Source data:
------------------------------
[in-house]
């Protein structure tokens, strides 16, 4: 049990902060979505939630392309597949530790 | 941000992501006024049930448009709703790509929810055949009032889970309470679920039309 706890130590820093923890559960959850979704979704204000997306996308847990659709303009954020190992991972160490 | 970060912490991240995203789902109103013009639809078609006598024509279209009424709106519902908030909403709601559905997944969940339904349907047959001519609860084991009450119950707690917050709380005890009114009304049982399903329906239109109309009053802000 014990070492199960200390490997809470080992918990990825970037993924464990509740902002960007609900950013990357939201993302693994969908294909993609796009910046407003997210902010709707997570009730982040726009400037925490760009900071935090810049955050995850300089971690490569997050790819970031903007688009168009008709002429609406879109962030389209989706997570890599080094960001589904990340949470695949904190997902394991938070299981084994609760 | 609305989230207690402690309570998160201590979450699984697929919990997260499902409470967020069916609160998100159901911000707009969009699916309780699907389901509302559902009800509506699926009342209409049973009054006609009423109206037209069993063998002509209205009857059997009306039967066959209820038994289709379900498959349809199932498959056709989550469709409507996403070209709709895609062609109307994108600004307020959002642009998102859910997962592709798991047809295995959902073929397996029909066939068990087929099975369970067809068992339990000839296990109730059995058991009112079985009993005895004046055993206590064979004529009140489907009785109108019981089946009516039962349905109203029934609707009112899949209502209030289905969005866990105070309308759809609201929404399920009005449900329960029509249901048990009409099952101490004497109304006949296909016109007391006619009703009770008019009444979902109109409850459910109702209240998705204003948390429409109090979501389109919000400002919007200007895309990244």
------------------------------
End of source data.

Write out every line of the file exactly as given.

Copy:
[in-house]
């Protein structure tokens, strides 16, 4: 049990902060979505939630392309597949530790 | 941000992501006024049930448009709703790509929810055949009032889970309470679920039309 706890130590820093923890559960959850979704979704204000997306996308847990659709303009954020190992991972160490 | 970060912490991240995203789902109103013009639809078609006598024509279209009424709106519902908030909403709601559905997944969940339904349907047959001519609860084991009450119950707690917050709380005890009114009304049982399903329906239109109309009053802000 014990070492199960200390490997809470080992918990990825970037993924464990509740902002960007609900950013990357939201993302693994969908294909993609796009910046407003997210902010709707997570009730982040726009400037925490760009900071935090810049955050995850300089971690490569997050790819970031903007688009168009008709002429609406879109962030389209989706997570890599080094960001589904990340949470695949904190997902394991938070299981084994609760 | 609305989230207690402690309570998160201590979450699984697929919990997260499902409470967020069916609160998100159901911000707009969009699916309780699907389901509302559902009800509506699926009342209409049973009054006609009423109206037209069993063998002509209205009857059997009306039967066959209820038994289709379900498959349809199932498959056709989550469709409507996403070209709709895609062609109307994108600004307020959002642009998102859910997962592709798991047809295995959902073929397996029909066939068990087929099975369970067809068992339990000839296990109730059995058991009112079985009993005895004046055993206590064979004529009140489907009785109108019981089946009516039962349905109203029934609707009112899949209502209030289905969005866990105070309308759809609201929404399920009005449900329960029509249901048990009409099952101490004497109304006949296909016109007391006619009703009770008019009444979902109109409850459910109702209240998705204003948390429409109090979501389109919000400002919007200007895309990244």